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Business Resilience

Ninety-nine percent of businesses in every U.S. community are small businesses, and they employ over 50% of the private sector workforce.

As we know, every community is susceptible to natural hazards, and businesses themselves are also vulnerable to human-caused disruptions.

The majority of small-to-medium-sized businesses, however, are completely unprepared for one of these emergencies. And when businesses suffer, the whole community suffers.

Unfortunately, after most disasters, about 40% of small businesses will not reopen. An additional 25% close their doors over the following two years.

Business resilience is vitally important.

Business Resilience

Business resilience is a business-wide term that comprises crisis management and business continuity.  It represents the ability of organizations to rapidly adapt and respond to all types of risks – such as a pandemic, natural disasters, cyber-attacks, supply chain disruptions, among others.

Besides the ability to face the consequences of a major incident, business resilience also includes the capacity of an organization to adapt and adjust to new operational circumstances such as the unanticipated loss of qualified employees and computer data breaches.

Business resilience planning is a governance and risk management responsibility that all small business leaders and entrepreneurs must address to survive and thrive in an increasingly hostile business environment.

Be Resilient

One primary key to business resilience is remaining positive so that you can maintain control over your work environment. With emotional intelligence, you can understand your feelings and know how to harness them.

A second primary key to develop business resilience is to achieve work-life balance. Technology has allowed us to have constant access to work, which makes finding this balance even harder. Through management displaying good work-life balance, employees, being reflexive, will also strive for work-life balance and thus becoming more resilient as well.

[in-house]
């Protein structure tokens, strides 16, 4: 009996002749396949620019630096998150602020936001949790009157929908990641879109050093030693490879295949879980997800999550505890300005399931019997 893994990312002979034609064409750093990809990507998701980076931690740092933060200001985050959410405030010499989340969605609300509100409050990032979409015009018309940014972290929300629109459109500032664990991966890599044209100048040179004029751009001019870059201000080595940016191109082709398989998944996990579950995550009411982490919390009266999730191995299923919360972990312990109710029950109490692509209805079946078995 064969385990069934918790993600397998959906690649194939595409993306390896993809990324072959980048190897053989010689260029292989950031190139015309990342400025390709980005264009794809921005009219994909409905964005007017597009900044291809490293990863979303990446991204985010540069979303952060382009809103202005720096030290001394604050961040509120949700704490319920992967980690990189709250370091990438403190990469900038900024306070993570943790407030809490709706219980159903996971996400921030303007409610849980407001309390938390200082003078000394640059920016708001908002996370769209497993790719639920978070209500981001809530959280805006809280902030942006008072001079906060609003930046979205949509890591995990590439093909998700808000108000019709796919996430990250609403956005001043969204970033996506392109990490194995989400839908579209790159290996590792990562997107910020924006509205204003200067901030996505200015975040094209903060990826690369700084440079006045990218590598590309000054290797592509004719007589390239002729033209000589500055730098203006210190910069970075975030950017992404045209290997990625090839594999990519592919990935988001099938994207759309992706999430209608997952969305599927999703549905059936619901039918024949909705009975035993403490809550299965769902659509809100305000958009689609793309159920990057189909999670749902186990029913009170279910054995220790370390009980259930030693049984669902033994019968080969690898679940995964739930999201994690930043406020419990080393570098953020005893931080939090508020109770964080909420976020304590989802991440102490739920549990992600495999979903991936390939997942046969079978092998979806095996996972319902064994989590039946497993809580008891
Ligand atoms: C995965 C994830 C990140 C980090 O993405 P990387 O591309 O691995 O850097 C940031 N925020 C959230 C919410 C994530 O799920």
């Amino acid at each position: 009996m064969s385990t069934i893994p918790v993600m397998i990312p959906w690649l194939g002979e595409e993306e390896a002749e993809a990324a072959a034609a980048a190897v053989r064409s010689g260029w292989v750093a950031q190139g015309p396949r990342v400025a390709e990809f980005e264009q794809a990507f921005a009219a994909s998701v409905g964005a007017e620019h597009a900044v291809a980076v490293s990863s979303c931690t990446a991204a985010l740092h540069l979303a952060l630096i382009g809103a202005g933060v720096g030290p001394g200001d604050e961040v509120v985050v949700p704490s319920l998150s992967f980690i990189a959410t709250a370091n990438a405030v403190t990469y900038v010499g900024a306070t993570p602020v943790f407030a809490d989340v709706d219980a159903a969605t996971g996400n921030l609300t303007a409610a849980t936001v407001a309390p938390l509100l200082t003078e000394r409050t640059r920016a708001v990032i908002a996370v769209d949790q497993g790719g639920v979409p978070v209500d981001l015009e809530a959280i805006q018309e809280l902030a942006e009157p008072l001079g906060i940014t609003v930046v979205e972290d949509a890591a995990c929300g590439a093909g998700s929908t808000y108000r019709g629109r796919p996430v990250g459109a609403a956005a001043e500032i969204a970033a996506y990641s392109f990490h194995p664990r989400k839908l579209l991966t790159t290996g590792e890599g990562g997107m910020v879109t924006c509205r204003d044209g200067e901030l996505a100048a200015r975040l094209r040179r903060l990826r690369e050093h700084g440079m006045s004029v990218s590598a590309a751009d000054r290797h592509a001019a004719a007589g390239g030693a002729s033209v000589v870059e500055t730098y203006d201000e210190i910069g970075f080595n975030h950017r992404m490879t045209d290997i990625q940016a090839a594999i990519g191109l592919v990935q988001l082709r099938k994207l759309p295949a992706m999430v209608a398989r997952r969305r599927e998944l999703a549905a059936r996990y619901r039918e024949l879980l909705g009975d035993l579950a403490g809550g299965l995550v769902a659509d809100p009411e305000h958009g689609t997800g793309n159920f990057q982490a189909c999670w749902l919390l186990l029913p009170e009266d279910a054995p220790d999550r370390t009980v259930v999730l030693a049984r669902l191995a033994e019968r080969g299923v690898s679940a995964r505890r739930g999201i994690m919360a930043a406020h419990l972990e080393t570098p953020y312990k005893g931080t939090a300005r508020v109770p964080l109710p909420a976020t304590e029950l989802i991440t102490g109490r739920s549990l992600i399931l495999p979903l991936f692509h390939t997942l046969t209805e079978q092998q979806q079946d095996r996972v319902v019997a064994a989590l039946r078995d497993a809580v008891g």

Resilient companies have a strategy and framework for risk identification and mitigation.  They use business continuity planning and emergency preparedness, develop flexible crisis and incident response capabilities, and implement business systems designed for redundancy and dependability.

Resilient companies:

  • Build strong, trusted, and dependable relationships with customers;
  • Become a preferred employer that can easily recruit and retain the best talent;
  • Protect their revenues and reputation during a crisis; and
  • Recover quicker than their competitors.

Best practices for better resilience

  1. Identify what will make your business resilient, including organizational and technological factors.
  2. Determine how to measure those factors so you can build appropriate metrics into your management structure.
  3. Get proactive: set up extensive real-time monitoring and alert systems to measure performance and take action once a metric falls below expectations.
  4. Establish procedures for evaluating technology innovations to determine whether your business should adopt them and how.
  5. Base decisions on reliable, independent data
  6. Build robust technology alliances that protect your confidential data and enable you to collaborate effectively.
  7. Practice for disruption with regular and realistic testing of business continuity plans — and don’t forget that specific recovery plans are less useful and dynamic than the ability to create impromptu plans in response to unanticipated situations.
  8. Help employees during disruptions, because without a resilient workforce you cannot expect to sustain a resilient business.

The Bible

Psalm 31:23-24 says.

Love the Lord, all his faithful people!
The Lord preserves those who are true to him,
but the proud he pays back in full.
Be strong and take heart,
all you who hope in the Lord.

Christians believe in God’s trustworthiness and live a life suffused with a strong sense of moral purpose, core values, and vision.

At the organizational level, especially for small and medium-sized businesses where leadership is focused on only a few individuals, trust in God becomes the critical success factor for the creation of organizational resilience.

Businesses must prepare for disaster.  But equally of importance, business leaders must prepare their hearts also for the disaster, and the Bible is the source for that preparation.